Sat Nov 02, 2019 6:47 pm
Forum: Formal Charge and Oxidation Numbers
Topic: Minimize formal charge of whole molecule?
Replies: 7
Views: 35

Re: Minimize formal charge of whole molecule?

Keep in mind that if the molecule has a specific charge you would want to keep that charge, not make it 0. For instance, in the sulfate ion (SO4 2-), two oxygens will have to have a -1 charge so that the total charge remains -2. We assign the negative charge to oxygen instead of sulfur, though, beca...
by Aarja Pavade 1H
Sat Nov 02, 2019 6:40 pm
Forum: Electronegativity
Topic: which bond
Replies: 4
Views: 36

Re: which bond

If the electronegativity difference is greater than 2, it is an ionic bond. If it is less than 1.5 it is a covalent bond.
by Aarja Pavade 1H
Sat Nov 02, 2019 6:36 pm
Forum: Lewis Structures
Topic: Expanded Valence Shells
Replies: 3
Views: 22

Re: Expanded Valence Shells

The octet guideline refers to 8 electrons. This gives us the configuration of s2p6. For atoms in Period 3 or higher, their n (principal quantum number) is 3. This gives us an l of 0,1,2, meaning that they have an s,p,and d orbital. The d-orbitals allow Period 3 and higher elements to accommodate the...
by Aarja Pavade 1H
Sat Nov 02, 2019 6:31 pm
Forum: Sigma & Pi Bonds
Topic: Double bond
Replies: 15
Views: 107

Re: Double bond

Two things to pay attention to are formal charge and octets. Most elements want to have a full shell of valence electrons, so try to make sure that they all have 8 electrons around them. Next is to pay attention to the formal charge. If by forming a double bond, the formal charge is closer to 0, th...
by Aarja Pavade 1H
Sat Oct 26, 2019 11:48 am
Forum: Electron Configurations for Multi-Electron Atoms
Topic: Formal Charge
Replies: 3
Views: 29

Re: Formal Charge

Furthermore, keep in mind that the total charge still has to remain the same. For instance, in class we looked at the example of the sulfate ion (SO4^2-). Here, only two of the oxygen atoms had a formal charge of 0 while the other two each had a charge of -1. This is to ensure that the 2- charge of ...
by Aarja Pavade 1H
Sat Oct 26, 2019 11:39 am
Forum: Trends in The Periodic Table
Topic: Exceptions to Octet Rule
Replies: 2
Views: 21

Re: Exceptions to Octet Rule

Atoms in period 3 or higher (such as P,S and Cl) have d-orbitals in valence shells that can accommodate additional electrons. The octet rule goes up to the p-orbital as 8 valence electrons means an electron configuration of s^2p^6. Thus, atoms with d- or even f-orbitals can accommodate more than 8 v...
by Aarja Pavade 1H
Sat Oct 26, 2019 11:33 am
Forum: Trends in The Periodic Table
Topic: ionic radius
Replies: 3
Views: 21

Re: ionic radius

An ionic radius is simply half the distance between the centers of two ions that are joined by an ionic bond. I think that the value is usually given to us, but we might have to do calculations converting it from pm (what it is measured in) to meters or Angstroms. To do this you would just need to k...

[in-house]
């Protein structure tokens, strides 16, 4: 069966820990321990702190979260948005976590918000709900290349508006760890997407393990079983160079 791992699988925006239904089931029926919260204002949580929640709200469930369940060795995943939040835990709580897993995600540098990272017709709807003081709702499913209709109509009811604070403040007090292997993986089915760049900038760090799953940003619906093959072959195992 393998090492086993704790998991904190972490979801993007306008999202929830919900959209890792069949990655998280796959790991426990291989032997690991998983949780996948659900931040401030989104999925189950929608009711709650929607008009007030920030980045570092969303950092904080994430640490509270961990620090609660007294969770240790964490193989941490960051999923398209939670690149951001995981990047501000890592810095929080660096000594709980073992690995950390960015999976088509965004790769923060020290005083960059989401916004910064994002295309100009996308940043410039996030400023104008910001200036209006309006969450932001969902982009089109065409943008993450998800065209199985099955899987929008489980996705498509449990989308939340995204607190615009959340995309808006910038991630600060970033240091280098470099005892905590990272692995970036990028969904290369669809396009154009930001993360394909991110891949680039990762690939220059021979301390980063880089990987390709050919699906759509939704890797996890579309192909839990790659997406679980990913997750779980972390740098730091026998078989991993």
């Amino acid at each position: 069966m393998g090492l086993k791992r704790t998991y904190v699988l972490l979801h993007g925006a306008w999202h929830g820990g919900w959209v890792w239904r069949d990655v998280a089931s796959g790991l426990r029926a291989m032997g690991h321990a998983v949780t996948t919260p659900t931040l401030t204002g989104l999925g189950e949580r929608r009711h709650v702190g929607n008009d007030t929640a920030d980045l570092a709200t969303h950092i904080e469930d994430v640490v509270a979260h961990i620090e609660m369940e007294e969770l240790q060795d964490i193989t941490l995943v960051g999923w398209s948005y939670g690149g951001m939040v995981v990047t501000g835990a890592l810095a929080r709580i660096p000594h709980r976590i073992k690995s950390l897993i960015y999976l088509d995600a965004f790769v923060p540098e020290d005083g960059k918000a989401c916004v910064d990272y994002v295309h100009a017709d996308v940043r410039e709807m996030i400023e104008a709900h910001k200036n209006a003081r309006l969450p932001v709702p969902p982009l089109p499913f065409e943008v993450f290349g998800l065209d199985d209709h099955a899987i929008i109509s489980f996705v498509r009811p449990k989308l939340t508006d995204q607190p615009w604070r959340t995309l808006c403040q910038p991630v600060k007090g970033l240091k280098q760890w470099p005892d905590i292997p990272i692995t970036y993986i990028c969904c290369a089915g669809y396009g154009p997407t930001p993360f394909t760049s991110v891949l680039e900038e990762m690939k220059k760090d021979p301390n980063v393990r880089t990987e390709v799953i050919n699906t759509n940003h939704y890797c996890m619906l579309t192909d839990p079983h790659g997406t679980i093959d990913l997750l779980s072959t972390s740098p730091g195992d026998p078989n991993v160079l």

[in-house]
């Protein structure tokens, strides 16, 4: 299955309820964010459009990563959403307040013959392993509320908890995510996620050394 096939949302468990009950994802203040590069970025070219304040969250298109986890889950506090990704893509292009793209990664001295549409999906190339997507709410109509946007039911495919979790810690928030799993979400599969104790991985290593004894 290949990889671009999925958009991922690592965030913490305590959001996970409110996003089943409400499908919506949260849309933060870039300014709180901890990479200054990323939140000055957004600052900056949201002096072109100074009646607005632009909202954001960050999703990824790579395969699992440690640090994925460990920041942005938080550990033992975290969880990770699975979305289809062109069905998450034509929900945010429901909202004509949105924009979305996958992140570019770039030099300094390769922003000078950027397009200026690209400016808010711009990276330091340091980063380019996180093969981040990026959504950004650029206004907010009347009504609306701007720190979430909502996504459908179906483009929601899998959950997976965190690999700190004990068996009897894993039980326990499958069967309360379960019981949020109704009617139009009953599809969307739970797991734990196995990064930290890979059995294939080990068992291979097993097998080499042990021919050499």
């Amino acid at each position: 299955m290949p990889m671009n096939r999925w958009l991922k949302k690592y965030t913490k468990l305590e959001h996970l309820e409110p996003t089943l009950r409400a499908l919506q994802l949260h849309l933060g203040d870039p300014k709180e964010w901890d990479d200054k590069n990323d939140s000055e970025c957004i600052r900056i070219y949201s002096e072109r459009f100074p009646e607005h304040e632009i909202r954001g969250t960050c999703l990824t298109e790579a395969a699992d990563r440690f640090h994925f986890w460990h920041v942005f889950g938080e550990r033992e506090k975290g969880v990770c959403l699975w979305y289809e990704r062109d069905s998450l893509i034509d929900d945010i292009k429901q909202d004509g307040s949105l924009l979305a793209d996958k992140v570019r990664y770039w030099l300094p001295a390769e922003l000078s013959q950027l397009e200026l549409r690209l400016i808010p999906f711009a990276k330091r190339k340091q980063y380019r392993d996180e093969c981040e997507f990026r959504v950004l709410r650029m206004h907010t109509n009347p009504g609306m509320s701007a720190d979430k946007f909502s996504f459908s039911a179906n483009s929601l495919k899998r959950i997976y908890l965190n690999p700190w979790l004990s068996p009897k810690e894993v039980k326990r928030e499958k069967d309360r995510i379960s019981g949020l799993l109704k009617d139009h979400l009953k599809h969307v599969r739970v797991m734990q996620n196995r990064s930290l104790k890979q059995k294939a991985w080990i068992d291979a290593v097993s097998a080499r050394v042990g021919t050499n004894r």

by Aarja Pavade 1H
Sat Oct 26, 2019 11:23 am
Forum: Quantum Numbers and The H-Atom
Topic: ionization energy and electron affinty
Replies: 3
Views: 29

Re: ionization energy and electron affinty

Electron affinity is the energy released when electrons are added to a gas-phase atom while ionization energy is the energy ended to remove electrons from an atom (gas-phase). There is generally a high electron affinity for Group 17 atoms.
by Aarja Pavade 1H
Sat Oct 26, 2019 11:20 am
Forum: Electron Configurations for Multi-Electron Atoms
Topic: Drawing Lewis Structures
Replies: 5
Views: 55

Re: Drawing Lewis Structures

Going off of the previous comment, atoms in period 3 or higher (such as P,S, and Cl) have d-orbitals in valence shells that accommodate more than 8 valence electrons, deviating from the octet guideline.
by Aarja Pavade 1H
Sat Oct 19, 2019 8:07 pm
Forum: Electron Configurations for Multi-Electron Atoms
Topic: Electron configuration for Ag
Replies: 2
Views: 31

Re: Electron configuration for Ag

When we looked at the Scandium example, we saw that the right way to write the electron configuration was [Ar]3d14s2 because for multi-electron atoms after atomic number 20 the 4s state is higher in energy than 3d. Period 5 shows this same trend where after 2 electrons have occupied the 5s state the...
by Aarja Pavade 1H
Sat Oct 19, 2019 5:56 pm
Forum: Wave Functions and s-, p-, d-, f- Orbitals
Topic: 3d and 4s
Replies: 4
Views: 38

Re: 3d and 4s

After the 4s state/orbital is occupied and electrons enter the 3d state, the 3d state would be lower in energy than the 4s state. This occurs for multi electron atoms after the atomic number 20 (Calcium). For Scandium (z=21), you would put 3d1 before 4s2 because the 4s state is higher in energy than...
by Aarja Pavade 1H
Sat Oct 19, 2019 4:45 pm
Forum: Electron Configurations for Multi-Electron Atoms
Topic: electrostatic (coulomb) potential energy [ENDORSED]
Replies: 3
Views: 43

Re: electrostatic (coulomb) potential energy [ENDORSED]

Furthermore, he wanted us to understand the relationship between the charges and the electrostatic potential energy as well as the relationship between the distance of the charges and the electrostatic potential energy. From the equation E=(q1)(q2)/r, we see that the energy is directly proportional ...